By selectively mixing the coarse fraction grains with the fine fraction grains, four types of aggregate grains, which contained 6.5, 6.2, 5.6, and 4.8% of asphalt by weight, were prepared and labeled as Samples A through D, respectively. One ton of each of Samples A through D was introduced individually into a batch-type mixer of 1 ton capacity, and was agitated vigorously, while spraying a prescribed amount of additive oil at ambient temperatures.
During mixing, calcium carbonate (CaCO3) powder was optionally added as a filler.
Table 1 shows the detailed composition of the prepared eight asphalt mixes. The Marshall stability test (ASTM D 1559-71) was performed on respective pavement specimens created with Samples A through D, and the results are shown in Table 1. One kilogram of each sample mix was rammed 50 times from one end, inverted, and again rammed 50 times from the other end in a specified cup, as prescribed in the Marshall stability test. The stability of the resulting test piece was then measured. According to the Marshall stability test, the test piece should be kept at 60° C. before measuring stability. However, since the asphalt mix formed in accordance with the present invention does not require any heat treatment and, rather, is prepared entirely at ambient temperatures, the eight specimens shown in Table 1 were rammed at ambient temperatures immediately after the asphalt mixes were produced, and their stability was then measured also at ambient temperatures.
In Table 1, the amount of the aggregate grains, calcium carbonate (CaCO3), additive oil, and asphalt retained on the surfaces of the aggregate grains, are shown in percent by weight of the produced asphalt mix. The weight of asphalt is calculated in both the "Asphalt Contained" and "Aggregate Grains" columns, since the weight of aggregate grains includes the weight of asphalt. In the column of additive oil, "P" stands for petroleum hydrocarbon and "O" stands for plant oil. The value shown in the column indicates its kinematic viscosity in cSt, at 40° C. The mixing rate of oil to asphalt signifies a value calculated by dividing the amount of additive oil by the amount of asphalt in the mix. The stability value in the table signifies a stability level in kg/cm2. "Rammed" means that the test piece was made by ramming, as in the Marhall stability test described above, and "core" means that the test piece was a core piece (63 mm thick and 100 mm in diameter), which was cut from an actual asphalt pavement constructed with the eight asphalt mixes. The detailed results are shown in Table 1.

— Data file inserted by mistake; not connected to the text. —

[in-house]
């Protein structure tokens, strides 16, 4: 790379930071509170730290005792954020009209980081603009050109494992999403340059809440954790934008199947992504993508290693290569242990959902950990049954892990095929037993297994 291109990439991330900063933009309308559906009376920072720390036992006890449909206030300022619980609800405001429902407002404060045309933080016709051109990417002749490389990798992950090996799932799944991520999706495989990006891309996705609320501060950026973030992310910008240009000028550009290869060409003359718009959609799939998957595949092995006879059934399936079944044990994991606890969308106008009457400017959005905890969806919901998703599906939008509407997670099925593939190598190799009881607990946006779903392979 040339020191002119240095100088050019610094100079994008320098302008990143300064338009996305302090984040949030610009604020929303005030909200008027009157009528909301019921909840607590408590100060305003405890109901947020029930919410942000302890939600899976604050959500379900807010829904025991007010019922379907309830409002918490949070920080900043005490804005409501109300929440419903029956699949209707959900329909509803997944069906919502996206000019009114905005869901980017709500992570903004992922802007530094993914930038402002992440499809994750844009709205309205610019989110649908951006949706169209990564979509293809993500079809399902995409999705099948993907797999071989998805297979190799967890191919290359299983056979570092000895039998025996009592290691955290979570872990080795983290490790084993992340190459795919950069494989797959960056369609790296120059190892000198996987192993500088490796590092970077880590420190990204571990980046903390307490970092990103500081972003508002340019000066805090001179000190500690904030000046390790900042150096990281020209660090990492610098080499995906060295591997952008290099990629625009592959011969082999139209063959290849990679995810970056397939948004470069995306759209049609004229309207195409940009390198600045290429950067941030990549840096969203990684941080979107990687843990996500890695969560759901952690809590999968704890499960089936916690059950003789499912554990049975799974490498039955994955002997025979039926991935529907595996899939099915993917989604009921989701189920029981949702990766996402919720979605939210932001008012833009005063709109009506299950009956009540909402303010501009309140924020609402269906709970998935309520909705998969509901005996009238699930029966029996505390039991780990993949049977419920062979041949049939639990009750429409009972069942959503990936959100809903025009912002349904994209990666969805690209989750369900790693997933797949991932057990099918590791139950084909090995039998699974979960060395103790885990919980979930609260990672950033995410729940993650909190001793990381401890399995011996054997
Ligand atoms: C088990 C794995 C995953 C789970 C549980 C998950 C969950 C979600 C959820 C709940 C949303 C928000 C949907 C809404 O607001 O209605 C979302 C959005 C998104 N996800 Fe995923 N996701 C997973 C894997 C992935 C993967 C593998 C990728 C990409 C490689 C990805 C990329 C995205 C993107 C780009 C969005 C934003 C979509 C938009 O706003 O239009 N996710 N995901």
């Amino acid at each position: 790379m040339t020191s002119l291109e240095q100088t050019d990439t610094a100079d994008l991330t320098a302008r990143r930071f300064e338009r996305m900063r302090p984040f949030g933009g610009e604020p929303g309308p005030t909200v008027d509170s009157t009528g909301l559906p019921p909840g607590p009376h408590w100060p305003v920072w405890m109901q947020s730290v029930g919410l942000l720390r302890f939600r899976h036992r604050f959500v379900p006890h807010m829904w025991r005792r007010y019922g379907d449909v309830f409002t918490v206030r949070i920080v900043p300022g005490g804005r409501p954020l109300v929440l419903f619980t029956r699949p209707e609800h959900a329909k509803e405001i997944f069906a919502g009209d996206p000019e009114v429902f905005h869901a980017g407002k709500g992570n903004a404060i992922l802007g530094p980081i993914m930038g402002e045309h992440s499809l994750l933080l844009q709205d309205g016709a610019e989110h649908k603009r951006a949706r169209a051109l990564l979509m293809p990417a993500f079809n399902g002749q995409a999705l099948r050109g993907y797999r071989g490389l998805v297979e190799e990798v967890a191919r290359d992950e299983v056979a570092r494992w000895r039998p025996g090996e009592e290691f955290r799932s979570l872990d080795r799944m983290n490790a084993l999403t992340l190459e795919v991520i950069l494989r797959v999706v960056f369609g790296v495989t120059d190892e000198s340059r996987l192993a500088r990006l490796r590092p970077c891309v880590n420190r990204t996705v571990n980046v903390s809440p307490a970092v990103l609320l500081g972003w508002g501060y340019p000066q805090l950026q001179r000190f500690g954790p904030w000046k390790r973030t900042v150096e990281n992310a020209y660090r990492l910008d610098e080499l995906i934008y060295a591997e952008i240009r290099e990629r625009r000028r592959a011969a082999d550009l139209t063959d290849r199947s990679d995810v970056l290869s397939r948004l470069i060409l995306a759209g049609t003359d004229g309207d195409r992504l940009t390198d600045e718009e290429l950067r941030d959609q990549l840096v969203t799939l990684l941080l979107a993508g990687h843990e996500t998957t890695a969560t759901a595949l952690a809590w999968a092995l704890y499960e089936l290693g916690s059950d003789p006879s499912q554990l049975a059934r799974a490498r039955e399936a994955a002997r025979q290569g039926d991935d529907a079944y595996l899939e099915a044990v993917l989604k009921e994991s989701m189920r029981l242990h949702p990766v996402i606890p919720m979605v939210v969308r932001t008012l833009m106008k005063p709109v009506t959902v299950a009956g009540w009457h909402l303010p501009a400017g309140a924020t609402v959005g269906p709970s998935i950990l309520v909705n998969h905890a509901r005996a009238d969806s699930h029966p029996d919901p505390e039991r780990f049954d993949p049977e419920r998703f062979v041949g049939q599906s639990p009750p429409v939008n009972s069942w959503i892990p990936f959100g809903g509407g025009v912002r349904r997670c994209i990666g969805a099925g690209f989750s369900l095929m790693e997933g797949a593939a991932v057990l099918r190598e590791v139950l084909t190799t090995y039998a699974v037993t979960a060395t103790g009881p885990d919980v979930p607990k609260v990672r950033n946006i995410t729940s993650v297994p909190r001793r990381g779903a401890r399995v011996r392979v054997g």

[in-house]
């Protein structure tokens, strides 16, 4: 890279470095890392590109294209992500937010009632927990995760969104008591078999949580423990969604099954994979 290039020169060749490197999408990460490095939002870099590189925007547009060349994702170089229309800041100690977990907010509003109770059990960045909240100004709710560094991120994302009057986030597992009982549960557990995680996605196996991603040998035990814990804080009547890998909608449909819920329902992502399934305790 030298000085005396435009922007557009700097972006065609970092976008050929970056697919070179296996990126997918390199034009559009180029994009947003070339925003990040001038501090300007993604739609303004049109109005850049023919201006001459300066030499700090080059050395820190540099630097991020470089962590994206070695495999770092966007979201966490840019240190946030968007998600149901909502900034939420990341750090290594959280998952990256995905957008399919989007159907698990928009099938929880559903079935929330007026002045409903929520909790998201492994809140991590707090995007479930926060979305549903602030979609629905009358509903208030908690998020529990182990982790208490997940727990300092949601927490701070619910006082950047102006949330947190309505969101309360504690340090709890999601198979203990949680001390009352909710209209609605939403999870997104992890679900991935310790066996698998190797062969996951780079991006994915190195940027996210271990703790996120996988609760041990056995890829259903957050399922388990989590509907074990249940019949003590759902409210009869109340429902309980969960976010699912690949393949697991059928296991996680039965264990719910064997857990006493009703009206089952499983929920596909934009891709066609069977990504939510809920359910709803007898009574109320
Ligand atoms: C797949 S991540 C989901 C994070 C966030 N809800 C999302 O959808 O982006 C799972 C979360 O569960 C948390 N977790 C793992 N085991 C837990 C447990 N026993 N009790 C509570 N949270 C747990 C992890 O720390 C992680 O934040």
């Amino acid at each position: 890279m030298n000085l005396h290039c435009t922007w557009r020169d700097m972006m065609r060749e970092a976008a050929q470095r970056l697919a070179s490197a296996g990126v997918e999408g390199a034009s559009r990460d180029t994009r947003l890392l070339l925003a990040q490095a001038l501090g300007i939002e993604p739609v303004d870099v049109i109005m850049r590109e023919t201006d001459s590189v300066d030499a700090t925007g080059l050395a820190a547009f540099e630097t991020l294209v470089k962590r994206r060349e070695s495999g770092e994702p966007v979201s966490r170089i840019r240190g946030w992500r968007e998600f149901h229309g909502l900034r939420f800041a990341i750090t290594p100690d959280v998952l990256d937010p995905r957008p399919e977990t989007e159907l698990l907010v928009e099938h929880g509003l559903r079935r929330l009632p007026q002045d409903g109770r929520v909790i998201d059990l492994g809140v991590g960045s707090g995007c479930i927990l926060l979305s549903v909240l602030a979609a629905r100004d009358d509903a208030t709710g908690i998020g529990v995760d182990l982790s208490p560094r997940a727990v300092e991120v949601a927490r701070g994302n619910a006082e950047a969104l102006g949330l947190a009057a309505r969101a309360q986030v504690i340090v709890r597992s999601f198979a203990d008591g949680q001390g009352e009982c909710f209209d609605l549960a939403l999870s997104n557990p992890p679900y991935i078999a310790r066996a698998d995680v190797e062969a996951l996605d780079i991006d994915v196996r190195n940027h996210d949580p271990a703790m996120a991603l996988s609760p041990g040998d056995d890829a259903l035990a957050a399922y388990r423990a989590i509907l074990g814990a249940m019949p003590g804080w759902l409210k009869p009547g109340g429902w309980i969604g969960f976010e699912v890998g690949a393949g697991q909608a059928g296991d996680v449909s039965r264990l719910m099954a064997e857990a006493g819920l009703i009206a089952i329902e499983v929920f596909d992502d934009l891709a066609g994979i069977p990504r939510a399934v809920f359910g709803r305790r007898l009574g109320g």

TABLE 1__________________________________________________________________________Aggregate Grains CaCO3 Additive Oil Asphalt Oil-to-Specimen Quantity added Quantity Quality Contained asphalt Stability (kg/cm2)No. Sample (%) (%) (%) cSt 40° C. (%) ratio Rammed Core__________________________________________________________________________1 A 92.5 5.5 2.0 P 98 6.0 0.33 890 9102 B 93.0 5.5 1.5 P 98 5.8 0.26 620 6303 B 93.0 5.5 1.5 P 40 5.8 0.26 565 5554 B 93.0 5.5 1.5 O 40 5.8 0.26 541 5005 B 95.0 3.0 2.0 P 98 5.9 0.34 540 5406 B 98.0 0 2.0 P 150 6.1 0.33 530 5307 C 98.7 0 1.3 P 98 5.5 0.24 502 4808 D 98.5 0 1.5 P 98 4.7 0.32 450 430__________________________________________________________________________
Table 1 shows that a stability level of as high as 530 kg/cm2 (see No. 6) was achieved, even without addition of calcium carbonate (CaCO3). Such stability level is sufficient to form a permanent pavement. The test specimens Nos. 7 and 8, which provide somewhat less stability level, appear to be still effective for forming a provisional pavement. Test specimen No. 1, which comprises 6.0% asphalt, 2.0% additive oil, and 5.5% CaCO3, all by weight, shows a stability level of 890 kg/cm2. The results in Table 1, thus, indicate that the asphalt mix of the present invention, formed at ambient temperatures without any heat treatment, produces sufficiently strong and stable pavements.